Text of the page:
Insurers Push Mitigation
A longer wildfire season and increased amount of property at risk do not bode well for insurers, which face greater challenges to insure homes, and greater payouts as more properties suffer damage. The NIFC said that using fire-resistant building materials is the best way to protect property against wildland fire, but many insurers are advocating more aggressive measures to prevent fires from spreading to covered properties.
In June, State Farm notified policyholders that 22,000 homes across Arizona, Nevada, New Mexico, Utah, Colorado and Wyoming would be inspected to identify necessary treatments to reduce wildfire hazard. State Farm selected the properties—over half of which are in Colorado—based on projections of potential future losses in high-hazard areas. According to the insurer, “The degree of risk was determined using a combination of factors: vegetation characteristics, topography (slope and aspect), population density, lightning strike density, and the proximity of roads and railroads.” Homeowners will bear the financial burden of any measures inspectors deem necessary to reduce potential hazard and bring conditions in line with a more aggressive wildfire mitigation plan. These new provisions double the National Fire Protection Association’s recommended defensible space zone to a 100-foot clearing.
This decision could drastically alter the appearance of residential communities across the West by requiring elimination of trees and plants on many properties. Those who do not comply will face policy cancellation, a particularly compelling threat as State Farm insures 22% of all Colorado homes, collecting $336 million in premiums annually, according to the Department of Regulatory Agencies.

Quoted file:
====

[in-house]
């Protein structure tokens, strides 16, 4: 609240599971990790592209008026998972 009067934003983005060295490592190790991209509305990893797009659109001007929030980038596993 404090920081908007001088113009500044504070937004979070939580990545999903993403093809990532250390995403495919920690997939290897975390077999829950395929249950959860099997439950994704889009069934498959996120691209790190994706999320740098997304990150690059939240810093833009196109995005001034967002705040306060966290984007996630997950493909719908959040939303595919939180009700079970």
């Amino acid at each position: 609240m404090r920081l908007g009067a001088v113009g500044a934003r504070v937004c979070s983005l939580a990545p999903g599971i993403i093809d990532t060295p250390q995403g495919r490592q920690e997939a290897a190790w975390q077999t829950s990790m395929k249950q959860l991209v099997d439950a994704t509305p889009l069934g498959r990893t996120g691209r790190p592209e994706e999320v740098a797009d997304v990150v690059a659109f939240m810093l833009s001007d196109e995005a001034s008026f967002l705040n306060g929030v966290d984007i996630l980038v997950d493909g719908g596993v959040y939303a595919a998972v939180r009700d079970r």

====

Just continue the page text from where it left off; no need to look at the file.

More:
As the dominant insurer in the region, State Farm’s move also increases emphasis on mitigation that will be felt throughout the industry. The National Fire Protection Association’s FireWise wildfire safety program recently increased its recommended defensible space perimeter from 30 feet to 50 feet. Some particularly high-risk areas in California have 100-foot defensible space ordinances, but such extensive clearings are rare. This aggressive move from an insurer opens the door to place greater burden on homeowners to mitigate risk—and may mean insurers will reduce future payouts after instituting similar demands.
Push-back has been light. “We don’t receive a lot of refusal,” said State Farm spokeswoman Angela Thorpe. “Since we began in 2003, less than 1% of our customers have been non-renewed or cancelled because they refused to follow the prevention recommendations.”
But according to the Colorado Springs Gazette, many locals are shopping around for new insurers and finding none are interested in writing new policies for homes in high-risk neighborhoods. Some report being dropped and having to buy expensive policies with high-risk specialist Lloyd’s of London.
So, while growth continues in the size, season, and potential impact of wildfires across the West, it appears that in the long run, the insurance industry may have the greatest impact of all.